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Thu, Mar 19, 2020

Ambassadors call for global cooperation to meet coronavirus challenge

While societies around the world struggle to contain the spread of the novel coronavirus (COVID-19), political leaders must continue to collaborate on solutions to mitigate the public health and economic effects of the virus.

New Atlanticist by David A. Wemer

Coronavirus East Asia

Mon, Mar 9, 2020

Time for the European Union to reassert itself in the UN Security Council

Brexit has not only cost the European Union (EU) one of its members, but also a coveted permanent seat at the UN Security Council (UNSC). The UK and France often provided a reliable tandem for the European Union at the UNSC, but now London and Paris may start to diverge more prominently, since the UK is no longer obliged to coordinate its positions with EU member states through Article 34 of the Lisbon Treaty. To retain its influence and maintain its global geopolitical ambitions, the EU should look for another permanent seat on the UNSC.

New Atlanticist by Peter Pindják

European Union United Nations

Thu, Feb 27, 2020

Max Brooks in the Washington Post: China barred my dystopian novel about how its system enables epidemics

In the News by Atlantic Council

China Civil Society

Wed, Feb 19, 2020

Hudson joins Voice of America to discuss Sudan’s decision to transfer al-Bashir to the ICC

In the News by Atlantic Council

Africa Democratic Transitions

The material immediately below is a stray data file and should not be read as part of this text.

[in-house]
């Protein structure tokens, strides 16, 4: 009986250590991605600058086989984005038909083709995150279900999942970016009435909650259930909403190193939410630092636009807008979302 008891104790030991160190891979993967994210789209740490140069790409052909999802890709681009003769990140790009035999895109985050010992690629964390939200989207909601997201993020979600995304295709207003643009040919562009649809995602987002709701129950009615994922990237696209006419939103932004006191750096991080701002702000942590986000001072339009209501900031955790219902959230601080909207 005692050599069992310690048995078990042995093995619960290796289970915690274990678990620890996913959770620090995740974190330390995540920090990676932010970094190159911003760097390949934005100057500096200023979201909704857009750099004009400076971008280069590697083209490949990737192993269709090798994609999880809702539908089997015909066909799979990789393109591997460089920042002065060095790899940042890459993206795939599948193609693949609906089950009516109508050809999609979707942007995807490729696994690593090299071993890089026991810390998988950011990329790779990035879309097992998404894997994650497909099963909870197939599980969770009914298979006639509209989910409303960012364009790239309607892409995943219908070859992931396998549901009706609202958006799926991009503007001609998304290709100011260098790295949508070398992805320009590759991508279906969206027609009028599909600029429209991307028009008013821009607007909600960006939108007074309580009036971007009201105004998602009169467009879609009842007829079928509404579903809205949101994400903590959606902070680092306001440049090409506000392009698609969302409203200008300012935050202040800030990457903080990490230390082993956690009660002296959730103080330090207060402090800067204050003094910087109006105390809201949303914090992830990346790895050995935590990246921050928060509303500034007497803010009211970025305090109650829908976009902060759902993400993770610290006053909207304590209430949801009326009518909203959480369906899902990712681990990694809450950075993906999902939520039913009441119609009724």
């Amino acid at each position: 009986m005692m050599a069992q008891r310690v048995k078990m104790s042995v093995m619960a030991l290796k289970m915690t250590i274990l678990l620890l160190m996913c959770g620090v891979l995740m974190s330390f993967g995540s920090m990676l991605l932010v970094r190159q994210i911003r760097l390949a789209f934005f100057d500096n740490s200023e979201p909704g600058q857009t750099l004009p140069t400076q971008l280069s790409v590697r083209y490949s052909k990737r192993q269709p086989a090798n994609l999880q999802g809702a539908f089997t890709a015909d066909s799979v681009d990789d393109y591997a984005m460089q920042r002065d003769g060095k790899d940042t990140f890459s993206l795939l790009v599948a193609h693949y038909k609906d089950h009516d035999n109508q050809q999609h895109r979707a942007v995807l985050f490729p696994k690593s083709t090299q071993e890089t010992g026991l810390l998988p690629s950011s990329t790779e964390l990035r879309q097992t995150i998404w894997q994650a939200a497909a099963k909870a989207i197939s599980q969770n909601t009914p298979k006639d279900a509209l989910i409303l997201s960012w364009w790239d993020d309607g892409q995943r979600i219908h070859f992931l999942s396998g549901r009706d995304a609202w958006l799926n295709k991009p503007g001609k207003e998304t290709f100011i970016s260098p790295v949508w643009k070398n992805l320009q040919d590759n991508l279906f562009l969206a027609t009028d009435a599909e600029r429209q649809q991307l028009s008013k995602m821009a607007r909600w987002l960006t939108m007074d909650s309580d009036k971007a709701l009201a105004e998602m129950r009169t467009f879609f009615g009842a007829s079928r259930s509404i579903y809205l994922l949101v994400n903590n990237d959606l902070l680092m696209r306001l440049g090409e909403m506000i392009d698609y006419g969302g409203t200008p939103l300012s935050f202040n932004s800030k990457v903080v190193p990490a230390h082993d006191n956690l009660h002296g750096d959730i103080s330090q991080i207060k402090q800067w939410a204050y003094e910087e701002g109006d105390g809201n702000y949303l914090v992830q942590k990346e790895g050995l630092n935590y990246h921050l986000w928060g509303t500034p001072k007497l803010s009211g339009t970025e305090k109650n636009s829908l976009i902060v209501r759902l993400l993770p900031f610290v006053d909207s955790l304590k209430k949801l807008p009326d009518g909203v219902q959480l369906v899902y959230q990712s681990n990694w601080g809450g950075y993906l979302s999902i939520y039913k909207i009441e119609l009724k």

Tue, Feb 11, 2020

Hudson quoted in the Washington Post on Sudan’s cooperation with the ICC

In the News by Atlantic Council

Africa International Organizations

Mon, Jan 27, 2020

PACE risks becoming a watchdog with no bite

Ukraine's return to the Parliamentary Assembly of the Council of Europe is in danger of being overshadowed by efforts to make it much more difficult to impose sanctions similar to the measures aimed at Russia over the 2014 invasion of Ukraine. Will Europe's human rights watchdog lose its bite?

UkraineAlert by Oleksiy Goncharenko

Europe & Eurasia International Organizations

Sun, Jan 19, 2020

From Versailles to Davos: Confronting historic perils

What world leaders coming to Davos know is that history’s course is up for grabs again. Major power competition is heating up, inflamed by a systemic contest between democratic and state capitalism. The world is awash with uncertainty about how new technologies and rising environmental threats could remake our world. The international order of rules and institutions that the U.S. and its partners constructed after World War II is faltering and ill-equipped to navigate these challenges.

Inflection Points by Frederick Kempe

International Norms International Organizations

Thu, Jan 9, 2020

Democracy under siege: Advancing cooperation and common values in the Indo-Pacific

“Democracy under Siege: Advancing Cooperation and Common Values in the Indo-Pacific” examines challenges and opportunities for advancing cooperation and common values in the Indo-Pacific as the region faces an increasing challenge from China.

Issue Brief by Dr. Kharis Templeman

Australia China

Wed, Nov 20, 2019

Ullman in UPI: What if decades of American influence were historical aberration?

In the News by Atlantic Council

Conflict Crisis Management

Wed, Oct 30, 2019

Transforming the international order: US leadership or bust

While many nations throughout the globe have seen new levels of peace and prosperity under the rules-based order that the United States and its allies built in the wake of the Second World War, “not everybody accepts those principles and values that have been the foundation of that system,” according to former US National Security Advisor Stephen J. Hadley.

New Atlanticist by Jasper Gilardi

China International Financial Institutions